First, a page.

Growing their separate ways: the ontogeny of sexual segregation in Antarctic fur seals

Sexual segregation occurs in a diverse array of taxa in the animal kingdom and has important ecological implications. Several hypotheses have been proposed to explain sexual segregation in adults, including size dimorphism, social behaviour and predation risk, but its initial development remains poorly understood. We aimed to quantify the ontogeny of sexual segregation in Antarctic fur seals, Arctocephalus gazella (a highly polygynous and sexually dimorphic species) to investigate the underlying drivers and ecological consequences of this phenomenon. All fieldwork was conducted at Bird Island, South Georgia. Three-hundred pups were sexed within beach and tussock grass habitats annually from 1989 – 2018. Thirty-five pups (19 males and 16 females) were deployed with GPS tags and tracked between December 2012 and April 2013, and 45 juveniles (26 males and 19 females) were deployed with Global Location Sensors (GLS loggers) and tracked between 2007 and 2014. Whiskers were also collected from 40 adults (20 males and 20 females) and stable isotope values were determined along each whisker. Analysis of pup habitat use revealed that males had a higher association with riskier habitats than females, and travelled further at sea toward the end of lactation. Sexual segregation became more pronounced as seals developed, with male juveniles foraging significantly further south than females. Stable isotopes along adult whiskers also indicated that males spent more time foraging south in maritime Antarctica during each annual cycle and that females had two main foraging strategies, with 30 % of females foraging north of the Polar Front and the remainder to the south of it. This sexual segregation likely developed from intense reproductive selection pressures, whereby reproductive success is more varied in males than females, so males prioritise growth (at the expense of increased risk) whereas females prioritise survival. The resulting niche partitioning relaxes competition which elevates population carrying capacity, but also exposes the sexes to different area-specific stressors. Studying the ontogeny of sexual segregation enhances knowledge about selective forces influencing animal behaviour with key implications for ecology, evolution and conservation.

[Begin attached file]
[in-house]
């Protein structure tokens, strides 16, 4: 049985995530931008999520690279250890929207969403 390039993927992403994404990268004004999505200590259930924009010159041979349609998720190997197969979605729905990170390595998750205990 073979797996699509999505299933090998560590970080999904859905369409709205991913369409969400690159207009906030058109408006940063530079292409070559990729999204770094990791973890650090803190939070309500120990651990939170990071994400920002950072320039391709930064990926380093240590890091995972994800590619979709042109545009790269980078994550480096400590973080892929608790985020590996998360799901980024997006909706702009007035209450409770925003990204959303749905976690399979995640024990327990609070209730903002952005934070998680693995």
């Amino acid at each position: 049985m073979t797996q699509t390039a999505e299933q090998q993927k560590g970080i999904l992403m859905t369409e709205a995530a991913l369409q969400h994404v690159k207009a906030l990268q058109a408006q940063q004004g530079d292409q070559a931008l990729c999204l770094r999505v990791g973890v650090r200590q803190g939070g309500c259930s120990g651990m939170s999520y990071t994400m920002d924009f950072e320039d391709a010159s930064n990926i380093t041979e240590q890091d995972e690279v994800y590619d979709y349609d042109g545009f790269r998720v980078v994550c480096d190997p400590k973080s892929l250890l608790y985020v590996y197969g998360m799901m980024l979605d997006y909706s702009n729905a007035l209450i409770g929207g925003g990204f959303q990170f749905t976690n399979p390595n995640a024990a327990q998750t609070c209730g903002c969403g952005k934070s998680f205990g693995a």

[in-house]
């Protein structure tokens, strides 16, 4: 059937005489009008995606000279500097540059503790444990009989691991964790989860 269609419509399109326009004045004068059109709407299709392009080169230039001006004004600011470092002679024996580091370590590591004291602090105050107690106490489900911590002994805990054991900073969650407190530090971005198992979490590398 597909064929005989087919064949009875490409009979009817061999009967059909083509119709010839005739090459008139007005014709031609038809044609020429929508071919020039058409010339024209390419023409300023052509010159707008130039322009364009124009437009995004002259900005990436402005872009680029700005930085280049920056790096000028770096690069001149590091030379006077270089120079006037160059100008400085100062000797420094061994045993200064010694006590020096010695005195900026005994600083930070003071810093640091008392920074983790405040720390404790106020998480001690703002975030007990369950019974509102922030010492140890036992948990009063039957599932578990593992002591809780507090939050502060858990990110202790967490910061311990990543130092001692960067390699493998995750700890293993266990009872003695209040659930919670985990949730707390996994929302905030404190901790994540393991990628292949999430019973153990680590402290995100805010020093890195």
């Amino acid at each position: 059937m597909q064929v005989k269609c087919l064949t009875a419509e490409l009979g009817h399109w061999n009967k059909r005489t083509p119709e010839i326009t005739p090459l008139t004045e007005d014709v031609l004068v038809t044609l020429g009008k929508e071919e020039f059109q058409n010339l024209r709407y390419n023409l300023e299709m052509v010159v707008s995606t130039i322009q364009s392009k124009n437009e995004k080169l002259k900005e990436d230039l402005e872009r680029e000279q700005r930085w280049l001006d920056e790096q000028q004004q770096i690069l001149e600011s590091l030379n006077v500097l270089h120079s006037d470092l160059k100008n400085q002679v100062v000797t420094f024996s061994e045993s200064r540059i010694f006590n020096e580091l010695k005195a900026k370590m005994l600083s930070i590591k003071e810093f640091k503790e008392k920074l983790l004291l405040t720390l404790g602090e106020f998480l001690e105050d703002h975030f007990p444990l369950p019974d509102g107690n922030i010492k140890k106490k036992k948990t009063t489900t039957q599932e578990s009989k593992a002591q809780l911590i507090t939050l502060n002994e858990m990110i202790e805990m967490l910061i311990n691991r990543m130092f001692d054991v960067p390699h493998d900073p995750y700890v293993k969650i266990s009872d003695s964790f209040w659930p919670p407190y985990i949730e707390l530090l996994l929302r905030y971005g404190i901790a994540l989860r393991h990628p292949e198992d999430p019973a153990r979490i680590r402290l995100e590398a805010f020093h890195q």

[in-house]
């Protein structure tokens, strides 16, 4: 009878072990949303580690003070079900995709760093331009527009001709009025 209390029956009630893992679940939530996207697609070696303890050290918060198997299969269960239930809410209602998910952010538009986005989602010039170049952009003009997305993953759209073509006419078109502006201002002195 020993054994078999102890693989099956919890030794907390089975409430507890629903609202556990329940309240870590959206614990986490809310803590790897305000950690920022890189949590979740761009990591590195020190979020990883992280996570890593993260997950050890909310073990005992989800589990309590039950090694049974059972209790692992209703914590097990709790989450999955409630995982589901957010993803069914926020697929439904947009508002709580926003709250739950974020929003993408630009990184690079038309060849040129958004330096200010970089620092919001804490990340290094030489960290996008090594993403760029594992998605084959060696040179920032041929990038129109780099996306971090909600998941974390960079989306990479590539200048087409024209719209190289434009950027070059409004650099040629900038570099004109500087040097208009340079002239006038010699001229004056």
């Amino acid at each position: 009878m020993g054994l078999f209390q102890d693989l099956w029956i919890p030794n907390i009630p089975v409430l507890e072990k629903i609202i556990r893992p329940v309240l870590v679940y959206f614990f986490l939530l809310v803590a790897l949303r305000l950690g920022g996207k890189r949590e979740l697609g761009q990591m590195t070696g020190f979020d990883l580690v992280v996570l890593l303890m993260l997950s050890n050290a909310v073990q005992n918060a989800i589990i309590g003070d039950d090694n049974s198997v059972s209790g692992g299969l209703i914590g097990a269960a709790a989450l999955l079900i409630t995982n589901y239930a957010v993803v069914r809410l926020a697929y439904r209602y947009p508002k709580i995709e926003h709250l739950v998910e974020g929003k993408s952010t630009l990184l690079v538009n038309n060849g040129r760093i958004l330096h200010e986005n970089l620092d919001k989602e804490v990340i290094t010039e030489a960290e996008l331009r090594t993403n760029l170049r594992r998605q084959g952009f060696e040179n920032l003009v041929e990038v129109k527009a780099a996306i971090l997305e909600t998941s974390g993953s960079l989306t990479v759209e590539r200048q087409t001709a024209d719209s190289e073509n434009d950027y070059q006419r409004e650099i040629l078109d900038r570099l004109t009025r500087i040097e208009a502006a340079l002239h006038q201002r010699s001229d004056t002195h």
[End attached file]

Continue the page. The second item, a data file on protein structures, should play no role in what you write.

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Authors: Jones, Kayleigh Ann ORCIDORCID record for Kayleigh Ann Jones

On this site: Kayleigh Jones
14 April, 2021